Gene Therapy Cure for Children with “Bubble Baby” Disease

Gene Therapy Cure for Children with “Bubble Baby” Disease
(Image source)
Researchers have pioneered a stem cell gene therapy cure for children born with adenosine deaminase (ADA)-deficient severe combined immunodeficiency (SCID), often called “Bubble Baby” disease, a life-threatening condition that if left untreated can be fatal within the first year of life. The breakthrough was developed over three decades of research to create a gene therapy that safely restores immune systems in children with ADA-deficient SCID using the patient’s own cells with no side effects. To date, 18 children with SCID have been cured of the disease after receiving the stem cell gene therapy in clinical trials at UCLA and the National Institutes of Health. (Source)

Children born with SCID, an inherited immunodeficiency, are generally diagnosed at about six months. They are extremely vulnerable to infectious diseases, and in a child with ADA-deficient SCID even the common cold can prove fatal. The disease causes cells to not create an enzyme called ADA, which is critical for production of the healthy white blood cells that drive a normal, fully-functioning immune system. About 15 percent of all SCID patients are ADA-deficient.

Currently, the only treatments for these children include injecting them twice a week with the necessary enzyme, a life-long process that is very expensive and often doesn’t return the immune system to optimal levels. These children also have the option to undergo bone marrow transplants from matched siblings, but matches are very rare or result in rejection of the transplanted cells which then turn against the child.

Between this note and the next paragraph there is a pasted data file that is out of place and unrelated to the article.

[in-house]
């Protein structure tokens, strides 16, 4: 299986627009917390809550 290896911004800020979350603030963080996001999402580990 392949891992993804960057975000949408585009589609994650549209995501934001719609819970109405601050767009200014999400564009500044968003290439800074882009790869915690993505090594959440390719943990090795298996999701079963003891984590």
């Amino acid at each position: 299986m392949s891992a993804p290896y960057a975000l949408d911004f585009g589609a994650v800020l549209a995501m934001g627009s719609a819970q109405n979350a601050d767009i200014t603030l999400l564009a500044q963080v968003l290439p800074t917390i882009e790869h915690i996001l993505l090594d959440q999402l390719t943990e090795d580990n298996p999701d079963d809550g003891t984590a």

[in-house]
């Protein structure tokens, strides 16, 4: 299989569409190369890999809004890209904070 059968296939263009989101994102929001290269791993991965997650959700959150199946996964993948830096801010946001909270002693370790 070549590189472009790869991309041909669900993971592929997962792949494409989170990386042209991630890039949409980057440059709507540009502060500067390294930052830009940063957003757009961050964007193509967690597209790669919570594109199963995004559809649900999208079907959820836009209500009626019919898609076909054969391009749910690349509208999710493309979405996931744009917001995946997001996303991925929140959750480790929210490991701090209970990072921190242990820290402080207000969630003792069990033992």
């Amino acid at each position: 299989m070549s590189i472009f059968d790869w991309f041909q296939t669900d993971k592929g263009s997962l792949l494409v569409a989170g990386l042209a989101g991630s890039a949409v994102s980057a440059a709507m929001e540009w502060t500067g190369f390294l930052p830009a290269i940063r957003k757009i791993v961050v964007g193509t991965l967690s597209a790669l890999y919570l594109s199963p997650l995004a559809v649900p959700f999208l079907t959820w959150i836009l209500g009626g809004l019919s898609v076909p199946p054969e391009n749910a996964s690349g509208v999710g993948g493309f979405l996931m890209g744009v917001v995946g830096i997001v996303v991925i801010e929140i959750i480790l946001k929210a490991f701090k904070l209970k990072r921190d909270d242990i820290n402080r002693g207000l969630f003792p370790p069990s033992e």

Since 2009 and over the course of a two multi-year clinical trials, researchers have tested two therapy regimens on 18 children with ADA-deficient SCID. During the trials, the patient’s blood stem cells were removed from their bone marrow and genetically modified to correct the defect. All of the 18 patients were cured.

The researchers used a virus delivery system that he first developed in the 1990s to insert the corrected gene that produces the missing enzyme necessary for a healthy immune system into the blood forming stem cells in the bone marrow. The genetically corrected blood forming stem cells then produce T cells that will fight infection. The researchers tested different viral vectors, modifying each and perfecting viral delivery as the best method to put the healthy ADA genes back into the bone marrow cells of the patients. With the newly-transplanted cells now able to produce the needed enzyme, they use the powerful self-renewal potential of stem cells to repopulate the blood stream and the child develops their own new, fully-functioning immune system.

The next step is to seek FDA approval for the gene therapy in the hopes that all children with ADA-deficient SCID will be able to benefit from the treatment.

This cutting-edge research also lays the groundwork for the successful gene therapy to be clinically tested for treatment of sickle cell disease, with trials set to begin next year.

The video below give a scientific animation of the gene therapy cure of ADA-deficient SCID.